Michigan Main Street seeks applicants for 2014

The Main Street Four-Point Approach® helps traditional downtowns and neighborhood commercial districts leverage assets, adapt to a changing economy, celebrate public space, and organize for success.

The Michigan Main Street Center is seeking applicant communities for 2014 for the Associate Level program. Traditional downtowns or neighborhood commercial districts are eligible to apply. The Associate Level program provides communities with no-cost training opportunities with the goal of providing communities with a basic understanding and knowledge of the Main Street Four-Point Approach®. Lasting one year, the Associate Level program is a prerequisite for the five-year Select Level Michigan Main Street program.

According to the Michigan Main Street Center website, the Main Street Four-Point Approach® is a community-driven, comprehensive strategy that encourages economic development through historic preservation in ways that are appropriate for today’s marketplace. Developed by the National Trust for Historic Preservation in 1977, overall the Main Street Four-Point Approach® seeks to retain historic commercial architecture and economic activity in small-city downtowns. The four points include Design, Economic Restructuring, Promotion and Organization.

Boyne City

Photo: Boyne City downtown, Michigan Main Street Center

Design refers to a downtown’s physical infrastructure and the focus is to leverage its assets, including historic buildings, streetscapes, parks and anything else that frames the public space and influences social and economic activity. Essentially, the design element of the Main Street Four-Point Approach® is a Placemaking strategy.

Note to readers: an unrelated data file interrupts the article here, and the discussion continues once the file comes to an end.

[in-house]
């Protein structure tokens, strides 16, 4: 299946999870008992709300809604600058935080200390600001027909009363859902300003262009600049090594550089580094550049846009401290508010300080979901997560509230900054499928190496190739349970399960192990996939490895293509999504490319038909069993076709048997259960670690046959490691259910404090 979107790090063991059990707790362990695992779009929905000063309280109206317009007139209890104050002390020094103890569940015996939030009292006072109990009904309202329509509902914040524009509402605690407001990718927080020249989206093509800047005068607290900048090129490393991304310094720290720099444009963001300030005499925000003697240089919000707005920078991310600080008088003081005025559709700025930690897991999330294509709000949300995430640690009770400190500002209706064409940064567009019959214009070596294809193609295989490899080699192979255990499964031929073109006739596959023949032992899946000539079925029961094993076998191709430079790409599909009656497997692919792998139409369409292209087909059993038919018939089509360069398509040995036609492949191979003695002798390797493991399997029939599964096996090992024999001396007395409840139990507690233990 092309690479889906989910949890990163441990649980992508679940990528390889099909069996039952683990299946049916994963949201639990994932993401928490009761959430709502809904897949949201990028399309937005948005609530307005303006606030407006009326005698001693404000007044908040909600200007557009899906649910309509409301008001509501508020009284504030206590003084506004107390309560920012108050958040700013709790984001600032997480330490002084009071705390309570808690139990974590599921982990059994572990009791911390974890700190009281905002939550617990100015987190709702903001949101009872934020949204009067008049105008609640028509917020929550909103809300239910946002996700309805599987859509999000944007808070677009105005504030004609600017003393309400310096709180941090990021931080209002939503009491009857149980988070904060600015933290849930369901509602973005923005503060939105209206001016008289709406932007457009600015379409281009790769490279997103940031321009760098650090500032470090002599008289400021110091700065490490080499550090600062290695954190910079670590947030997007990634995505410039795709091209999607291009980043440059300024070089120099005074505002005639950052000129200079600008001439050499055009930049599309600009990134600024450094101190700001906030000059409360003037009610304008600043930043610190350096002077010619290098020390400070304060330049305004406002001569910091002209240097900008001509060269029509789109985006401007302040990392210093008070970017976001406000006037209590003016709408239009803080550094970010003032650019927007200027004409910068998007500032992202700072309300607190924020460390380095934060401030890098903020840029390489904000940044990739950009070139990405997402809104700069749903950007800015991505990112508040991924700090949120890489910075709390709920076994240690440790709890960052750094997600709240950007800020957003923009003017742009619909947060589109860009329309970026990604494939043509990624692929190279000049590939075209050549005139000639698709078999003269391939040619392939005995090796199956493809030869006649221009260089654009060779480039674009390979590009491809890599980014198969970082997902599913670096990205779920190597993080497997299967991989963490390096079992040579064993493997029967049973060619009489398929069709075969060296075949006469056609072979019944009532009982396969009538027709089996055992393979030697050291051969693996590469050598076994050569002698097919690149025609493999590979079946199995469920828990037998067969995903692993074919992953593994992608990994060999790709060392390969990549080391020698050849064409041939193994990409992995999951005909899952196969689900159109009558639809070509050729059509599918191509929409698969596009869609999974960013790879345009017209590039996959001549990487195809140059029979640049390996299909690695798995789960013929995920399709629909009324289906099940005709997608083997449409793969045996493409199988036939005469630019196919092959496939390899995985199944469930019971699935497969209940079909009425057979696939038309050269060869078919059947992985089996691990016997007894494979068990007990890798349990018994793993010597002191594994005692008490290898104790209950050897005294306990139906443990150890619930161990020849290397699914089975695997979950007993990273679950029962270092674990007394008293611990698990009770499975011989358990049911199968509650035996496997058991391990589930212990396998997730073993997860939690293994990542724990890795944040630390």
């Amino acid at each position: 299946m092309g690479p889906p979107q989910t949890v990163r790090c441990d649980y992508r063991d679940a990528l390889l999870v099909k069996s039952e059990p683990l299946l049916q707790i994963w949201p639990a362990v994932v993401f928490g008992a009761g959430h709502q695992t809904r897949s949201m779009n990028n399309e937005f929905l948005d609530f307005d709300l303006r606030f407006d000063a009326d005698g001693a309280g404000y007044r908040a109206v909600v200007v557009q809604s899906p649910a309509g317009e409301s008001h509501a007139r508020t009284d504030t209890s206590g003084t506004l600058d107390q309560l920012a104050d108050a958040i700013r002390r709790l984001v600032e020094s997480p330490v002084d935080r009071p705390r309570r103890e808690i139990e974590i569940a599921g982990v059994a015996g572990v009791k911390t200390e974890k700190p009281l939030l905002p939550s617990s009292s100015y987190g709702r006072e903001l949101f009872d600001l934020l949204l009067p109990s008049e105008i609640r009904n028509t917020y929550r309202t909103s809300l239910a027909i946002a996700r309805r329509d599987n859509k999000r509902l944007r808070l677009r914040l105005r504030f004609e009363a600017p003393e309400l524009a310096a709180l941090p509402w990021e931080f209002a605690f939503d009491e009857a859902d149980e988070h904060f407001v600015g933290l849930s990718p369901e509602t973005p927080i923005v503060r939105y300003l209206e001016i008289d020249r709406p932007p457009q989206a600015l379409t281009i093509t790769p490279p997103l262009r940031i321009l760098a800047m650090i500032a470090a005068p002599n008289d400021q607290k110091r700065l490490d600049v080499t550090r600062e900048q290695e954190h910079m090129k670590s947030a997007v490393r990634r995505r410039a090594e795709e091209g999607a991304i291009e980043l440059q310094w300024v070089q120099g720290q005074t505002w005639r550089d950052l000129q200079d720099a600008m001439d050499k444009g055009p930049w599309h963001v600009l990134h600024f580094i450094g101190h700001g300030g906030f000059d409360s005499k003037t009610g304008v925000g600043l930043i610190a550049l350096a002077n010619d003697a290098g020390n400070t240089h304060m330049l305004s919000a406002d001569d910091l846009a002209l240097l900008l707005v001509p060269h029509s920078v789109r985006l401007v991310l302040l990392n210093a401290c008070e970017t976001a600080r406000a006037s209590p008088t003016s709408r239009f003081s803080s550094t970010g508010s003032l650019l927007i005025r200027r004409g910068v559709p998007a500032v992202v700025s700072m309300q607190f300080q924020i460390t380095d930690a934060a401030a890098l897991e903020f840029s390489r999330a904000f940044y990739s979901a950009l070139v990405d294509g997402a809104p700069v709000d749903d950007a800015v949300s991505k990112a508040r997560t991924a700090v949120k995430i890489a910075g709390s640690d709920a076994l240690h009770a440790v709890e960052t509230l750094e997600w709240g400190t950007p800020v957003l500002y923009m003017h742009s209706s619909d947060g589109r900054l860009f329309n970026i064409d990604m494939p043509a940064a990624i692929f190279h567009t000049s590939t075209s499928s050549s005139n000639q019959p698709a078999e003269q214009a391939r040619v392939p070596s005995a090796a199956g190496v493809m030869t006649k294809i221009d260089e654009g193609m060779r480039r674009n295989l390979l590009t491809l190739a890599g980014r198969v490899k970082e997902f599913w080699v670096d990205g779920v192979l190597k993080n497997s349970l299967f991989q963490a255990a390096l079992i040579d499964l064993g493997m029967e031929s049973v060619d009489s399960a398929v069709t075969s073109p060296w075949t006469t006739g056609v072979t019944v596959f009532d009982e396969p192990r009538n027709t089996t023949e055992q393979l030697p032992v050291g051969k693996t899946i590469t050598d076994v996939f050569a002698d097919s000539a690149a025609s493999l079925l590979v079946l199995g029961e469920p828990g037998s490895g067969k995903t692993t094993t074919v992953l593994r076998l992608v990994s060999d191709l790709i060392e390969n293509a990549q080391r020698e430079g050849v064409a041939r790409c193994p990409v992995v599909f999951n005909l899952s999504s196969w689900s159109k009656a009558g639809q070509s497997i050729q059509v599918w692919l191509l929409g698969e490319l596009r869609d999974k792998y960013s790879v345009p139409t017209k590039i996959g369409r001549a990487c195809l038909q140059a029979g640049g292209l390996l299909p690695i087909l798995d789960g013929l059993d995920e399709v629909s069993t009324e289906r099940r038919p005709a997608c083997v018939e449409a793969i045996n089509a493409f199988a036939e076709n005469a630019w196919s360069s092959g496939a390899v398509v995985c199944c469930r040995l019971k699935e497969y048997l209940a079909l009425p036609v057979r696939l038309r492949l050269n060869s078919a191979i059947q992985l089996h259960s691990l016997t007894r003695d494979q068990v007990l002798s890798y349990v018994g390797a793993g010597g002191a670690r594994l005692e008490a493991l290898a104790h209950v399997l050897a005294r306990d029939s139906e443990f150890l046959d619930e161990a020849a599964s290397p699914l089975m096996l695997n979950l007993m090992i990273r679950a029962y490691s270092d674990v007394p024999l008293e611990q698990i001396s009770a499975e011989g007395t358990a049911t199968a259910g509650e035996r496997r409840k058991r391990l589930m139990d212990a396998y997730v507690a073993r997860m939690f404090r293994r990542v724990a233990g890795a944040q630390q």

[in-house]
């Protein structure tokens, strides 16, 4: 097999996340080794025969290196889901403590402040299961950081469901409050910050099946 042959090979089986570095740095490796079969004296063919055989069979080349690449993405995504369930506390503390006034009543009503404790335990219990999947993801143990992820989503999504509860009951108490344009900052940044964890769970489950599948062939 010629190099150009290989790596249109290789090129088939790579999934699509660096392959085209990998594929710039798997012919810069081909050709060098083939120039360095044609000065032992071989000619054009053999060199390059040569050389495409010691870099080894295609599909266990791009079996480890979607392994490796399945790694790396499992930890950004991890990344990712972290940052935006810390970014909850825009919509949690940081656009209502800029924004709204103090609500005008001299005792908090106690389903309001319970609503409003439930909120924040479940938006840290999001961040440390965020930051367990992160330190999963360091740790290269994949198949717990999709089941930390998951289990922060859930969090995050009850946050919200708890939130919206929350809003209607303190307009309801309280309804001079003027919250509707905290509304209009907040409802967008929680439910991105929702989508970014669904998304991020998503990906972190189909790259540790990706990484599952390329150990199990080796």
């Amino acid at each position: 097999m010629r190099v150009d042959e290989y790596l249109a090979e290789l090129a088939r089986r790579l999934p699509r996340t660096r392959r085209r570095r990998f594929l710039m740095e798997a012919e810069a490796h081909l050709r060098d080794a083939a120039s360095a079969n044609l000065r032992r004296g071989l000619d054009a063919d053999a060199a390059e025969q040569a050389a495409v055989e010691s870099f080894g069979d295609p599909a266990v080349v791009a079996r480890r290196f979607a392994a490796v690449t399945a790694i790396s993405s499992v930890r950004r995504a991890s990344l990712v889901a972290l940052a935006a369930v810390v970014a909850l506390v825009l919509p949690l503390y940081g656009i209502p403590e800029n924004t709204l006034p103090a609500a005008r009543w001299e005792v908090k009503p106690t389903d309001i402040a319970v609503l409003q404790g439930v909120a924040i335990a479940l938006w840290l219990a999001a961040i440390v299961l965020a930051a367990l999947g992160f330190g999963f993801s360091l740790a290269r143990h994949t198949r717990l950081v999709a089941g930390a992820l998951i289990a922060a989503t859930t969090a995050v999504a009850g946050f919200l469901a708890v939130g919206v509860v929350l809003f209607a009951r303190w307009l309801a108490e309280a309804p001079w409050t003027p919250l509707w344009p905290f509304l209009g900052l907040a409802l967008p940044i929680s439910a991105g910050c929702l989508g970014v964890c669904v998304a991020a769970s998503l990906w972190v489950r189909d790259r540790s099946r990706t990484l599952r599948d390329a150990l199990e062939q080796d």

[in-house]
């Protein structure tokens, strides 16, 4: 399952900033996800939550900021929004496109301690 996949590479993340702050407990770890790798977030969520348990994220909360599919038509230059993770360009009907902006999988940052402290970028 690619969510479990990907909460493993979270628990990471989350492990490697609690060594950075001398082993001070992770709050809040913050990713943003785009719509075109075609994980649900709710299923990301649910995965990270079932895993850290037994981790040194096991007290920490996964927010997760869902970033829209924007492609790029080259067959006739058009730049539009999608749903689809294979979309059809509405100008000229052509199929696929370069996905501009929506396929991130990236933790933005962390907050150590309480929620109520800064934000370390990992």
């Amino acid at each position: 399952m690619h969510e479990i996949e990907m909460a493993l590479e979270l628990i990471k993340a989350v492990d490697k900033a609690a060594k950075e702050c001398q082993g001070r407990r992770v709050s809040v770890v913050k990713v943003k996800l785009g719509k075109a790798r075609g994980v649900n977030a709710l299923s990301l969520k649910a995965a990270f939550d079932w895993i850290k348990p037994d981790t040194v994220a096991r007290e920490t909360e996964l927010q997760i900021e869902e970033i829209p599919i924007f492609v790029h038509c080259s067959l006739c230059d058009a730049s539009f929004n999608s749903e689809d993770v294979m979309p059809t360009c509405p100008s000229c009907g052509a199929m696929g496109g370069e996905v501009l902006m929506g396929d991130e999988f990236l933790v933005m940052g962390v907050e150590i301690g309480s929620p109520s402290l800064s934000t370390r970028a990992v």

Economic Restructuring refers to the steps that a unit of government or downtown development authority can take to help usher in the New Economy. Global economic changes have been affecting main streets for years and this approach recognizes that government plays a role in helping existing businesses expand and recruiting new businesses by converting unused spaces into productive properties, facilitating entrepreneurial networks and generally working to improve the competitiveness of businesses in the downtown.

Promotion is another cornerstone of the Main Street Four-Part Approach® and it is a marketing strategy focused on the downtown’s unique characteristics with a target audience that includes residents, visitors, investors and business owners. Beyond promotion of retail activities, the Main Street program encourages promotion of special events and activities (e.g. think The Power of 10) that get people on the sidewalks and in the streets to stimulate commercial activity and investment in the area.

Organization focuses on involving community stakeholders to work towards a common goal for the district. The Main Street program encourages an organizational structure that consists of a governing board and four standing committees. Volunteers on the board are coordinated and supported by a paid Main Street manager. The purpose of a formal structure is to divide the workload, define responsibilities, and build collaboration among stakeholders.

Michigan State University Extension can also help communities develop strategies to revitalize traditional downtowns, neighborhood centers and suburban districts through training such as the Michigan Placemaking Curriculum and technical assistance from one of our land use educators.

For information on the Michigan Main Street Center’s Associate Level program, visit: www.michiganmainstreetcenter.org. Applications are due November 1, 2013.

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